About 1,939 Liberian refugees have been integrated into Ghana through the granting of residence permits and support programs, according to the Ghana Immigration Service (GIS).
In 2022, the GIS helped a total of 2,847 migrants, including 1,905 males and 942 females, to reintegrate into various communities in Ghana. The Comptroller-General of Immigration, Mr Kwame Asuah Takyi, announced this at the launch of the Caritas Ghana initiative, Support Service for Migrants and Refugees in Transit (SMART) for Inclusive Development Project in Accra.
The project, an initiative of Caritas Ghana, aims to offer assistance and rehabilitation for returned migrants and refugees in nine out of the 16 regions.
The SMART for Inclusive Development project will provide “responsive humanitarian assistance and reintegration support for returned migrants and refugees in Ghana and curtail the menace of irregular migration from Ghana into the West through Social and Behavioural Change Communication activities in the communities by 2025,” said Mr Takyi.
He added that the Ghana Immigration Service had collaborated with relevant stakeholders for the reception, registration, hosting, and integration of returned migrants and refugees into the country. The regions where the project will be implemented are Ahafo, Bono-East, Greater Accra, Northern, Upper East, Upper West, Volta, Western, and Oti.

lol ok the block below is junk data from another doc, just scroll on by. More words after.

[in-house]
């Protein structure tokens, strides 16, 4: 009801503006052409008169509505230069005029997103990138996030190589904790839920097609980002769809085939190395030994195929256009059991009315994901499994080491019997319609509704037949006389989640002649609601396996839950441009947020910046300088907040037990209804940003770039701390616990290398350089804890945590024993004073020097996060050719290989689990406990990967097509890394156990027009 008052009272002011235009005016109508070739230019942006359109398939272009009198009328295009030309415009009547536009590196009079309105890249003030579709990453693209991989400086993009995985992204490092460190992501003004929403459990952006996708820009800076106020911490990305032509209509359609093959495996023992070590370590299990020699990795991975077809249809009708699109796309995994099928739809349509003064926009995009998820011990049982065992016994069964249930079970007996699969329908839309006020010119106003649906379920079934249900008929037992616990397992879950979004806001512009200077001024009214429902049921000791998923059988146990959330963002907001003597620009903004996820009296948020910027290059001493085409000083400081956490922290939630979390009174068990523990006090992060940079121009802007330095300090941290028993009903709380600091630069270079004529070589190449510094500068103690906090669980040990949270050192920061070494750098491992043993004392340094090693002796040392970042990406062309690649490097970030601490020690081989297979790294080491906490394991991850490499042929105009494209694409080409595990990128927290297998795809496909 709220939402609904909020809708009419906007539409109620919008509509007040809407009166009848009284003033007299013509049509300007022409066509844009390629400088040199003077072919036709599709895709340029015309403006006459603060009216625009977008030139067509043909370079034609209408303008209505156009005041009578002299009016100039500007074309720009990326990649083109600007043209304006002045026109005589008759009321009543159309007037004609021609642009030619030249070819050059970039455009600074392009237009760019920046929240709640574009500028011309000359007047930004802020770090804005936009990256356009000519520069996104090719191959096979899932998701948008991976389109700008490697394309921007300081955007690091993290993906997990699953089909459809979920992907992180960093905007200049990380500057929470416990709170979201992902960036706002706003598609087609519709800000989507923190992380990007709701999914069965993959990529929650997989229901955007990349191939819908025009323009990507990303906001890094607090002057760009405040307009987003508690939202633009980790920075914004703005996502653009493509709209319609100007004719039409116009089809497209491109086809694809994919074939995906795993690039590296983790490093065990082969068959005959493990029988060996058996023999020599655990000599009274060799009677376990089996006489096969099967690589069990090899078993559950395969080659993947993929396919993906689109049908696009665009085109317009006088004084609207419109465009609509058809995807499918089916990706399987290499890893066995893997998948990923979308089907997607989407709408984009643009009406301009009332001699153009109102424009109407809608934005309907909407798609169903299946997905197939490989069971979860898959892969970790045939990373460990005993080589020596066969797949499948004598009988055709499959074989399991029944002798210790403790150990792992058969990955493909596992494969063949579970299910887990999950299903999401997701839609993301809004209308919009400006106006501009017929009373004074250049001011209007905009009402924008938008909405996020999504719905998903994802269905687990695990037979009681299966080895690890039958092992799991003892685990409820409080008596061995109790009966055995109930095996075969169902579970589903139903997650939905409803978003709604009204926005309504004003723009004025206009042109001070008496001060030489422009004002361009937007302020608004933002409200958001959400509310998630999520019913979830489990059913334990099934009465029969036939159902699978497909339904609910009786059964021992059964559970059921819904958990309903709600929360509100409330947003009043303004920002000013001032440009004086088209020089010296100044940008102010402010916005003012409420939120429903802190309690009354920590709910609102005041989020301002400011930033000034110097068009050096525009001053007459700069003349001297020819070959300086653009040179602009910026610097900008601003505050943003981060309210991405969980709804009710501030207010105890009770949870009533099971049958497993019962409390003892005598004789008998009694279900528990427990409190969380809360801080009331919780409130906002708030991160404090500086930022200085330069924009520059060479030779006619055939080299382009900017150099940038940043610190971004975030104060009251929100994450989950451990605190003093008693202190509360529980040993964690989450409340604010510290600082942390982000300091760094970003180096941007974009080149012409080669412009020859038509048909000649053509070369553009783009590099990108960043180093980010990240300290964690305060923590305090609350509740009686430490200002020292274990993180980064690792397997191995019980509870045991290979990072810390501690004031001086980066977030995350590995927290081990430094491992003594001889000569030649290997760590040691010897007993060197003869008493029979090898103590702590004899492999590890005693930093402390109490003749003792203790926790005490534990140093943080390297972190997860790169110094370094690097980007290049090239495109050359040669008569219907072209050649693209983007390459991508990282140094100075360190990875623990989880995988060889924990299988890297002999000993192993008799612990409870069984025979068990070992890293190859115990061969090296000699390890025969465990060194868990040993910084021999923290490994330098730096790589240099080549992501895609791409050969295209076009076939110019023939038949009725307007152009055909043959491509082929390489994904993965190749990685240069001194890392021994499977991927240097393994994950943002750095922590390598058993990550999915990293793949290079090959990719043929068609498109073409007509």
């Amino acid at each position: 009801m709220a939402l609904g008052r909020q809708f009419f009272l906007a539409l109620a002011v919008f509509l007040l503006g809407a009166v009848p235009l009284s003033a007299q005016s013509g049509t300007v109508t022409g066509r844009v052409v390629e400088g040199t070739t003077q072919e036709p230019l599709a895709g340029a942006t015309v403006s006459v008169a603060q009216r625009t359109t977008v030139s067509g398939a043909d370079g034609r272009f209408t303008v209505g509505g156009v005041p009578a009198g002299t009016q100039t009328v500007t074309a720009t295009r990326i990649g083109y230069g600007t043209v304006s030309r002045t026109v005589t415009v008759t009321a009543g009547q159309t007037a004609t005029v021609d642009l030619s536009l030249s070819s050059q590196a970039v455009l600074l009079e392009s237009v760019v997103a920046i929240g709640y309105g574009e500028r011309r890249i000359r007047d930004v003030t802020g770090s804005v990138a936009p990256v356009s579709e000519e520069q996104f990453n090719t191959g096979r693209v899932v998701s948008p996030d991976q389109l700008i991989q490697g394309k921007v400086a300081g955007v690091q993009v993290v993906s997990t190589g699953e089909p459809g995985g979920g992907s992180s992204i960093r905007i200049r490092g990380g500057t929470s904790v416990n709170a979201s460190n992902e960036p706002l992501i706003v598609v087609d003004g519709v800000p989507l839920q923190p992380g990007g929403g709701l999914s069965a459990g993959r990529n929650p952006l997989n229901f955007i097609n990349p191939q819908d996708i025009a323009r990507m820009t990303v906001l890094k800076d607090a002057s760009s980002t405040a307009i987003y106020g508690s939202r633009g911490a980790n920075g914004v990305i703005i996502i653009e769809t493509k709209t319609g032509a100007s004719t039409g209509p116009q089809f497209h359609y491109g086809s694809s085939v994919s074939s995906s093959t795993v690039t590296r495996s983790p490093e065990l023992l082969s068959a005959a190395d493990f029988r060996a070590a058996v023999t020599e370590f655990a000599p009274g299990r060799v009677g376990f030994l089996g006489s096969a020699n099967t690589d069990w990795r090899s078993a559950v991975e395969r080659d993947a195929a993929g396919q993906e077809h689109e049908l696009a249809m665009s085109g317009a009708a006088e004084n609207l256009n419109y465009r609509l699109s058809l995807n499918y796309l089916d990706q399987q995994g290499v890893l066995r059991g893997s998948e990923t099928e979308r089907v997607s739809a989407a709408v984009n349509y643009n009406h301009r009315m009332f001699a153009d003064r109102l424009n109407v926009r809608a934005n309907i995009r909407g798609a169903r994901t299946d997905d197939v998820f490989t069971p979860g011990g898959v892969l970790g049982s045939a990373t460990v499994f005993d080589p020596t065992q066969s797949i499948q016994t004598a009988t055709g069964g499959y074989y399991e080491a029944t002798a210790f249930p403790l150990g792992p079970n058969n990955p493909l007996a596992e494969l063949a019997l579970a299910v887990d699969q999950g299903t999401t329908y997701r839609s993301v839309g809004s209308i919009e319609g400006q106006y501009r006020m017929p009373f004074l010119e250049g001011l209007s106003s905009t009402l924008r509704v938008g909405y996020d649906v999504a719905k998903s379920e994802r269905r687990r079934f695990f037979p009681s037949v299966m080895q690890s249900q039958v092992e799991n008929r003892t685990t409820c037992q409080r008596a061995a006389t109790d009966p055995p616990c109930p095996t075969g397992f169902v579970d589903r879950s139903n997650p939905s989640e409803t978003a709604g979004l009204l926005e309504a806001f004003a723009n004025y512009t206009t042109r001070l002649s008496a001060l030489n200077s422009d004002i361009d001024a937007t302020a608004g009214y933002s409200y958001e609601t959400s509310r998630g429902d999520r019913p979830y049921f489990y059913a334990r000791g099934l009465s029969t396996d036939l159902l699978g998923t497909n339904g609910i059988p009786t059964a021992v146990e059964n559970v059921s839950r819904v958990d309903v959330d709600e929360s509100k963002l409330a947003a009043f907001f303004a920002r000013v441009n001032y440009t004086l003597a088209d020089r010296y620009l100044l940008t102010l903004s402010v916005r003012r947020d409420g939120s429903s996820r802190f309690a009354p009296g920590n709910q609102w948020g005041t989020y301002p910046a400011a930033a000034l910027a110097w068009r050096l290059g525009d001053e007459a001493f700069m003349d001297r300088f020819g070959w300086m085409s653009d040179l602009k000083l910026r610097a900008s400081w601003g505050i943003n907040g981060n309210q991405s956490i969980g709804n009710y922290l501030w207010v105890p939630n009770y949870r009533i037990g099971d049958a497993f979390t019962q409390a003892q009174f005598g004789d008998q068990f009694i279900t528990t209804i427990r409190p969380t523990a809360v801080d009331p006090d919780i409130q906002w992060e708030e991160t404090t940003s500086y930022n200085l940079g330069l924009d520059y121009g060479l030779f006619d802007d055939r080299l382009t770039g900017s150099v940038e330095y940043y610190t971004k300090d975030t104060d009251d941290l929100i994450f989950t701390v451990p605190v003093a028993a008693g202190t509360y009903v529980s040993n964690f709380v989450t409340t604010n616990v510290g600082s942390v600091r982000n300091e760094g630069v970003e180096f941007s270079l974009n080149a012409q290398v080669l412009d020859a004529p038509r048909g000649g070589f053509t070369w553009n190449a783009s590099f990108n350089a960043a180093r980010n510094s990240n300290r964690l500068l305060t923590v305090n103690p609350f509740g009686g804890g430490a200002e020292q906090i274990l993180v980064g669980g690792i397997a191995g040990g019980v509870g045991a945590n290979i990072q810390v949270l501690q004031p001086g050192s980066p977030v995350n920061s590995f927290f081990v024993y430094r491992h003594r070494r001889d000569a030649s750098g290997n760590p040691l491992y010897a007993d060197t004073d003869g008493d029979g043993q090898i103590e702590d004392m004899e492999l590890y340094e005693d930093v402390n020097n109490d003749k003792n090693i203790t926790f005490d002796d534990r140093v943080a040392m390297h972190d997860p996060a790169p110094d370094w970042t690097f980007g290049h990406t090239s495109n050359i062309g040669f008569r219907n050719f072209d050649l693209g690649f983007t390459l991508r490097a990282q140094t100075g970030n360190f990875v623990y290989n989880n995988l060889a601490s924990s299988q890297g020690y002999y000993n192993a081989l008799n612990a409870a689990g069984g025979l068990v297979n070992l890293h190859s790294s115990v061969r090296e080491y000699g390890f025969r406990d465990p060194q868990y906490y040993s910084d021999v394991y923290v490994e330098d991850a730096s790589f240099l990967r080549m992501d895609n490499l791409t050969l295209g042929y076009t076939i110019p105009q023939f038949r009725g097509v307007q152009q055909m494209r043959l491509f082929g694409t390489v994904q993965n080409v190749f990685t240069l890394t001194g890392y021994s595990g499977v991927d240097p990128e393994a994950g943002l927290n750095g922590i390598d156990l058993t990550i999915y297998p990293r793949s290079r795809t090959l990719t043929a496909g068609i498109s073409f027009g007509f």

The Comptroller-General of Immigration also said that the Ghana Immigration Service had contributed considerably to the fight against irregular migration and the promotion of safe, orderly, and legal migration. He further noted that the Service had embarked on regular education and sensitisation programs to create awareness of the dangers of irregular migration and avenues for safe and legal migration.
Rev. Fr. Charles Boampong Sarfo, Assistant Secretary General of the National Catholic Secretariat, emphasized the need for a community-driven approach to the implementation of the project to ensure that activities and project structures continue to work beyond the funding window. He added that local structures and partners would be adopted to carry out the direct implementation, while Caritas Ghana played a facilitating role.
The local government structures would also be directly engaged to enable them to learn from the process and include the project intervention in their annual operational plan.
The Project Coordinator for Human Rights and Justice, Rev. Sr. Regina Ignatia Aflah, called for the support of all stakeholders to enable Caritas Ghana to secure the future of the country's labour force, which was under threat due to the menace of irregular migration.
The SMART for Inclusive Development project seeks to shift the perspectives of migrants, refugees, and their families and community on successes and failures related to migration.
The project also aims to improve the institutional capacity of Caritas Ghana to respond to the relief and emergency needs of migrants and refugees in Ghana.